Area affected by the surge. When medical surge affects only a single hospital, city, or county, near-by communities often loan assistance and resources, or take in patients. As the area expands, state and federal assets may kick in. However, if large regions experience a disaster (like the potential simultaneous earthquake predicted for Oregon, Washington, British Columbia, and California), or the entire country becomes involved (like a pandemic or war), even federal resources may be inadequate, and communities must prepare to stand on their own.
Hospital versus outpatient care. Although hospital resources are limited, at least most hospitals are prepared. But what if the disaster or illness creates medical surge primarily in the “walking wounded” (or “walking ill”) category. These patients don’t require hospitalization. Unfortunately, many outpatient clinics have minimal or no emergency or surge plans. Although ambulatory care may be less urgent, we are also less prepared to provide it. Community physicians not only lack education on public health threats, but many have even lost first aid skills – normal physician practice includes sending wounded patients to the emergency room or using specialized staff for these “basics”.
Specialized patient needs. Medical surge requiring intensive care, surgical care, or burn care means specialized equipment (ventilators, monitors, operating rooms) and highly trained staff (nurses, surgeons, anesthesiologists) – resources that are often limited or unavailable in some communities. On the other hand, surge plans might include caring for medical ward and post-op patients in alternative care settings, thus opening up hospital resources for more intense needs. The strategic national stockpile includes medications, antidotes, and vaccines, but obviously not for every disease or disaster, and not enough for everyone in the country. Even in normal times, medication shortages have become commonplace. Who knows what might be in short supply in a large surge?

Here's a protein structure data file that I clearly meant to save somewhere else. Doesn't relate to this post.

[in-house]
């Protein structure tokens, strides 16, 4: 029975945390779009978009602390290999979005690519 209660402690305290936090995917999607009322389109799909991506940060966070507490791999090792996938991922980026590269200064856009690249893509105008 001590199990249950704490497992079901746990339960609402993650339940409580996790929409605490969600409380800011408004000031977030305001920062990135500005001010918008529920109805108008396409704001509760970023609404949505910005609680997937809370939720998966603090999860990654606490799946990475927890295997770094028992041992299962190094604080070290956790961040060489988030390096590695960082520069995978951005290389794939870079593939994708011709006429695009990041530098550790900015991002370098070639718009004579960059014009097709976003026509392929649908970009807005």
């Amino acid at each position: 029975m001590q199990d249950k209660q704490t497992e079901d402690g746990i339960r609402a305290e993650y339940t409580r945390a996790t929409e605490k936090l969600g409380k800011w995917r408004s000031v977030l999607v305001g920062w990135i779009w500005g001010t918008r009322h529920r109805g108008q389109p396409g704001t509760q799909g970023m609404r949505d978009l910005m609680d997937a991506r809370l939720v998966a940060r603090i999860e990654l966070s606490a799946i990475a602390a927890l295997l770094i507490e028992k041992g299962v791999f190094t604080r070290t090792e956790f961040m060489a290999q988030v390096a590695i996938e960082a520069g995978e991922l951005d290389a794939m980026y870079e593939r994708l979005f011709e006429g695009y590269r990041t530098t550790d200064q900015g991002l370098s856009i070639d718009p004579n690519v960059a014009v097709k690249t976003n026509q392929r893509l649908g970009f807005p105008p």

Pediatric patients. Many communities currently delegate most pediatric specialty care to outside hospitals and specialists, and lack local expertise in surgical or even basic hospital level pediatric care. If pediatric specialty centers become overwhelmed in medical surge, expect mass pediatric care to be particularly problematic.
Workforce issues. Employees often stay home in medical surge situations because of personal illness, family illness, or childcare needs. They can be afraid of contagion, feel too stressed to help others, or be unwilling to separate from family in anxious times. Even disaster pet care prevents employees from working, particularly if shifts are long, or they cannot easily return home. Caring for an increased number of patients is problematic with full staffing. With staff shortages, the issue becomes critical. And it’s not just healthcare employees! Vendors, transportation, you name it – everyone needs employees to continue functioning. Our intricately interwoven healthcare system means that failure in any part will affect all others. In fact, medical surge effects extend beyond healthcare when employees stay home from other critical services, like sanitation, public works, gas stations, and grocery stores.